Tea Time

At Third Man in New York City, the popular cocktail Myrtle Grey infuses Fords Gin with Earl Grey Tea and myrtleberry Liqueur.
At Third Man in New York City, the popular cocktail Myrtle Grey infuses Fords Gin with Earl Grey Tea and myrtleberry Liqueur. Third Man

As with hot and cold beverages—tea cocktails are as refreshing in summer as they are soothing in winter.

Drinking tea is steeped—pardon the pun—in ritual. Whether it’s a late-afternoon pot of loose-leaf Ceylon and a tiered platter of ginger-studded scones served in an ornate hotel lobby, or a simple sachet of rooibos offering postprandial herbal relief from a multi-course dinner, there is something decidedly ceremonial about savoring a cup. For many bartenders the comforting, kettle-spawned beverage is just another compelling way to amplify cocktails.

Consider the ascent of the Owl’s Brew, a line of fresh-brewed and bottled tea blends designed to meld with cocktails. Along with creations like the English Breakfast-meets-lime Classic, there is the Famous Mint Tea, a lemon-tinged peppermint intended to pair specifically with the Famous Grouse Scotch. At Eat Street Social in Minneapolis, for instance, Marco Zappia makes the Northern Star, uniting the whisky and tea with ginger syrup, fresh lemon juice, and Bittercube Jamaican #1 Bitters.

That barkeeps are experimenting with boozy tea tipples is not surprising. In the doldrums of winter nothing hits the spot quite like a hot toddy, and integrating tea into such cold-weather concoctions adds both warmth and flavor. Andrew Lakin, beverage director at the Gander in New York City, for example, makes the Long Sleeved Tea, in which an orange hibiscus brew brings depth to Calvados, sweet vermouth, all-spice dram, and lemon. Likewise, the Honeysuckle Hottie relished at Borgne—first introduced as a Christmas special—is now a seasonal staple at the restaurant featuring Dammann Frères chamomile tea and Cathead Honeysuckle Vodka.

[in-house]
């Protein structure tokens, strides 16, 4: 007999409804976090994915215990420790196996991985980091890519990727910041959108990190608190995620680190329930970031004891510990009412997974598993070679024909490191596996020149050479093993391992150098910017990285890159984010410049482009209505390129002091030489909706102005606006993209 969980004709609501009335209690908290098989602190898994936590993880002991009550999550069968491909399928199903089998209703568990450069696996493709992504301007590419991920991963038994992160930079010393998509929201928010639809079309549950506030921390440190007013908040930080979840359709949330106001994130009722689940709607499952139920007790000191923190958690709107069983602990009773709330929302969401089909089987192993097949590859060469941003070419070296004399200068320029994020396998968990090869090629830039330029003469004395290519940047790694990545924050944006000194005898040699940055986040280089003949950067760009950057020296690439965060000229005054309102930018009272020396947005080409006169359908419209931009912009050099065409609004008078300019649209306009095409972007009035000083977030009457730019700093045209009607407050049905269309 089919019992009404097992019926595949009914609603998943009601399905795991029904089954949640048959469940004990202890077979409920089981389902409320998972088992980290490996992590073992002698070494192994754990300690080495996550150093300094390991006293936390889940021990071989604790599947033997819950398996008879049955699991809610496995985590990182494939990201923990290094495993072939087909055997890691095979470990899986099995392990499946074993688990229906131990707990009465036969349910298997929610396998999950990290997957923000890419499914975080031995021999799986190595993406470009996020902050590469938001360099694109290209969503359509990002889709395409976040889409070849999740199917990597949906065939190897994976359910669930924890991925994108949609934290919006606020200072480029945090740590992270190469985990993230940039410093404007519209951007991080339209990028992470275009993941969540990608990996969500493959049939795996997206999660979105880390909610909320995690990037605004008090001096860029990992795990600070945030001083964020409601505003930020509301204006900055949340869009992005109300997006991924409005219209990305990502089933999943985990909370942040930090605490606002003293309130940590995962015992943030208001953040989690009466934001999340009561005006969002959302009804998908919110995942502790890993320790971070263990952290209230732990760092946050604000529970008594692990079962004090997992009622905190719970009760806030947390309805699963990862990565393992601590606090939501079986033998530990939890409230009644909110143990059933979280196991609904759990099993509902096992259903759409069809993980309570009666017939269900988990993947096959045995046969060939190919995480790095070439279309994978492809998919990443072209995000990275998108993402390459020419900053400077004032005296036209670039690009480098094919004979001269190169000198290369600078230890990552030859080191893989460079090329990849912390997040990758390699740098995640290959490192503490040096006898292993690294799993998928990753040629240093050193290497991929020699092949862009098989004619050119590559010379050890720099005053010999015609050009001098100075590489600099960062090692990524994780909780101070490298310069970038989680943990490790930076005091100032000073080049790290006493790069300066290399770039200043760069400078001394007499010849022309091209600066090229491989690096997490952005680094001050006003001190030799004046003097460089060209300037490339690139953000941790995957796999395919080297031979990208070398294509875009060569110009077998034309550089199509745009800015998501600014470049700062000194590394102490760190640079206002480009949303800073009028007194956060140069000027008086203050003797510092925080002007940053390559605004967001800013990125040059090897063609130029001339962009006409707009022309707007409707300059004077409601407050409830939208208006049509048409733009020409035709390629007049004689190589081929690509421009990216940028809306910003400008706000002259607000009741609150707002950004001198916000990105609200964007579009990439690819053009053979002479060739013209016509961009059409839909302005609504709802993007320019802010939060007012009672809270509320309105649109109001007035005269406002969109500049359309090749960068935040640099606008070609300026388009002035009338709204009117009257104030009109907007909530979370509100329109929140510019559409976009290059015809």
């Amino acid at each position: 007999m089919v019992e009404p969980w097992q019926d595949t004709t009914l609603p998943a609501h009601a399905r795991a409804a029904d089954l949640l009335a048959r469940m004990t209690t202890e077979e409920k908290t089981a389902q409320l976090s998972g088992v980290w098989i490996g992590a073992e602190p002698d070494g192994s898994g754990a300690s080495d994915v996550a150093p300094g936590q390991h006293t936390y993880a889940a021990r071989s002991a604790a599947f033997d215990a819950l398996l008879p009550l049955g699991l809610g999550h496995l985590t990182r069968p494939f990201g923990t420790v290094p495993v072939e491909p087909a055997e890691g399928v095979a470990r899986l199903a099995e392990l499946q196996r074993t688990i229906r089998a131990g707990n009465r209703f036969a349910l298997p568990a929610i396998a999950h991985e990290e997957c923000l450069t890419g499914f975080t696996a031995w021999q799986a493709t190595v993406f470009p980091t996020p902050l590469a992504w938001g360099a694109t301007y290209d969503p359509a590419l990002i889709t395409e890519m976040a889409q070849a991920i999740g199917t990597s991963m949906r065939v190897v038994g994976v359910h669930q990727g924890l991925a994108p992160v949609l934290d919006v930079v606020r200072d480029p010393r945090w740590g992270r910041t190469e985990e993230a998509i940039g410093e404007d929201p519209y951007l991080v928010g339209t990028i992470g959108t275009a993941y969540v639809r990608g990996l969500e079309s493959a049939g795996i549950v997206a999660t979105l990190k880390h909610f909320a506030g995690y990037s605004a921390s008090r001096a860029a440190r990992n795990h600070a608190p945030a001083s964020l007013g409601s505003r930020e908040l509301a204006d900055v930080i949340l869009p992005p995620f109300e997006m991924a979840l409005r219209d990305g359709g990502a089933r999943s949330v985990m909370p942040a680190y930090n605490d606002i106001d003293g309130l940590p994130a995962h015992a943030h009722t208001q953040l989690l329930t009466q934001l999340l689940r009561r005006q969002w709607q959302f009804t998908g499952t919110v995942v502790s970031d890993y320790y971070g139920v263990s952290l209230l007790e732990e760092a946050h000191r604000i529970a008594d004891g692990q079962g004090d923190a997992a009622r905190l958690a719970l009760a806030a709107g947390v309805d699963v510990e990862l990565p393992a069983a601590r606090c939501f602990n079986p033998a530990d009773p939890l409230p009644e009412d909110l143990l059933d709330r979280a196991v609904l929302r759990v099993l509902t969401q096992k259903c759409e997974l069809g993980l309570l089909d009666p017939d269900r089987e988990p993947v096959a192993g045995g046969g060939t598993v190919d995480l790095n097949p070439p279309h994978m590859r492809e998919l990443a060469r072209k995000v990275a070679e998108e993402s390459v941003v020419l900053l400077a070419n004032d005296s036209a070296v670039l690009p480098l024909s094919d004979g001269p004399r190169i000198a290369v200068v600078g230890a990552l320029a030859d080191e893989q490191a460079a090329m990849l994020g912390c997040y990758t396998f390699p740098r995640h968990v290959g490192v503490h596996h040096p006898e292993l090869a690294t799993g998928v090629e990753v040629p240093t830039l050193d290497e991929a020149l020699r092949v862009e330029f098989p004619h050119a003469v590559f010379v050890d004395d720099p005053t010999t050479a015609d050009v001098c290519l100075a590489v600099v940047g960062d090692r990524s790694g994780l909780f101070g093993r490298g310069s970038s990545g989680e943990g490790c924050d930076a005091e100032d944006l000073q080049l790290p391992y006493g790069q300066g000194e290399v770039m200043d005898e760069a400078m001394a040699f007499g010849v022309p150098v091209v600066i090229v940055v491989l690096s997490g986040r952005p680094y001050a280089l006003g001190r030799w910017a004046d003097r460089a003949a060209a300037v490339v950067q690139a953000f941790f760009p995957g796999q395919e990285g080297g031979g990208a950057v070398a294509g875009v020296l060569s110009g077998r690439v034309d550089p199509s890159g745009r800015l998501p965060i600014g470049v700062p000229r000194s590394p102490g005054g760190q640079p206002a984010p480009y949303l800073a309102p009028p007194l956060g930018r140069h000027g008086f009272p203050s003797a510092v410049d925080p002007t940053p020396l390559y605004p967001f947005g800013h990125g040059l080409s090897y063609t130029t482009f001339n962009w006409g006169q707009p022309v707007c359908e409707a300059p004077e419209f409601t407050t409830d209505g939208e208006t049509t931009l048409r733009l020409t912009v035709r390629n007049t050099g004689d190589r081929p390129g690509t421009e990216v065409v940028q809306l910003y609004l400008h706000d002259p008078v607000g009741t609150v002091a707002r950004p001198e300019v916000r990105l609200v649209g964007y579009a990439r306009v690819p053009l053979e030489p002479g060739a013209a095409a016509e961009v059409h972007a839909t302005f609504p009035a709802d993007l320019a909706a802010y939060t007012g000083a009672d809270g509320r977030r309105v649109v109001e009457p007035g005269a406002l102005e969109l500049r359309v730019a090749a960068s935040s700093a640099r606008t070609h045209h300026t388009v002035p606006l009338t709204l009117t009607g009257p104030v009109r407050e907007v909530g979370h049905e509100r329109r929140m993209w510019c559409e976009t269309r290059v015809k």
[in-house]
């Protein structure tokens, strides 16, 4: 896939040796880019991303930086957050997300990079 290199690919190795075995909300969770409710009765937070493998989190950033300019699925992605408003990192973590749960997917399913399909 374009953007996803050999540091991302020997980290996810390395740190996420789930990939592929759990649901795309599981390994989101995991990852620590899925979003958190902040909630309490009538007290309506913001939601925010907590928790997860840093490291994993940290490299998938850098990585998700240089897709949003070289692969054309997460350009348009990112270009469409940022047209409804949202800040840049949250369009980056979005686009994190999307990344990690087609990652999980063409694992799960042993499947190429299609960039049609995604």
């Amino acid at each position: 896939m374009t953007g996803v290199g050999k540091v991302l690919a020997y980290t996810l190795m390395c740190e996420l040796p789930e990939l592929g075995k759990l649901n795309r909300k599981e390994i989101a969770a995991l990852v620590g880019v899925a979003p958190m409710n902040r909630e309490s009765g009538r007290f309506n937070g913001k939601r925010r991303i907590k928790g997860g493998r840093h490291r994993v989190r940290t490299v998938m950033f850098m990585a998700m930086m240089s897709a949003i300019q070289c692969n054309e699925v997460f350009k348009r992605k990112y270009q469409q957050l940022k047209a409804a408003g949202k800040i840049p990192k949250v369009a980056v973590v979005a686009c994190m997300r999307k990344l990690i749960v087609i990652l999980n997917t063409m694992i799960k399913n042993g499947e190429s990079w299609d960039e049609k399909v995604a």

Maureen Donegan, bar director of Presidio Social Club in San Francisco, was developing a slew of coffee cocktails for the restaurant when she decided to throw in a hot tea drink for the non-java lovers to boot. The result was the Drunken Earl, a rescue for drab weather starring Wild Turkey rye, Drambuie, and Earl Grey. “Earl Grey is floral and works extremely well with cream and spices,” she says. “Tea is much more food-friendly; a caress where coffee is a hit to the palate.”

Although tea cocktails are natural fits for fall and winter, they need not be relegated to cool temperatures. As Donegan points out, tea is versatile and yields myriad flavor profiles when paired with different ingredients. “The combinations are endless. The opportunity to use an herbal tea with, say, an herbal liquor, is a big advantage to a non-caffeine drinker,” she adds.

When sultrier weather arrives, guests at Willa Jean in New Orleans can quench their thirst with the Dirty Water, a cooling mélange of spicy Bulleit bourbon countered with mint, lemon, and green tea. Bulleit is also the bourbon of choice for the Mag Mile at Bar Toma in Chicago, a large-format cocktail with peach liqueur, iced tea, and lemon, served in a punch bowl. “While we think sipping on the Mag Mile during patio season in Chicago is the best time to enjoy it, tea is a great beverage year-round: refreshing in the summer and soothing in the winter,” says Giuseppe Incandela, Bar Toma’s general manager.


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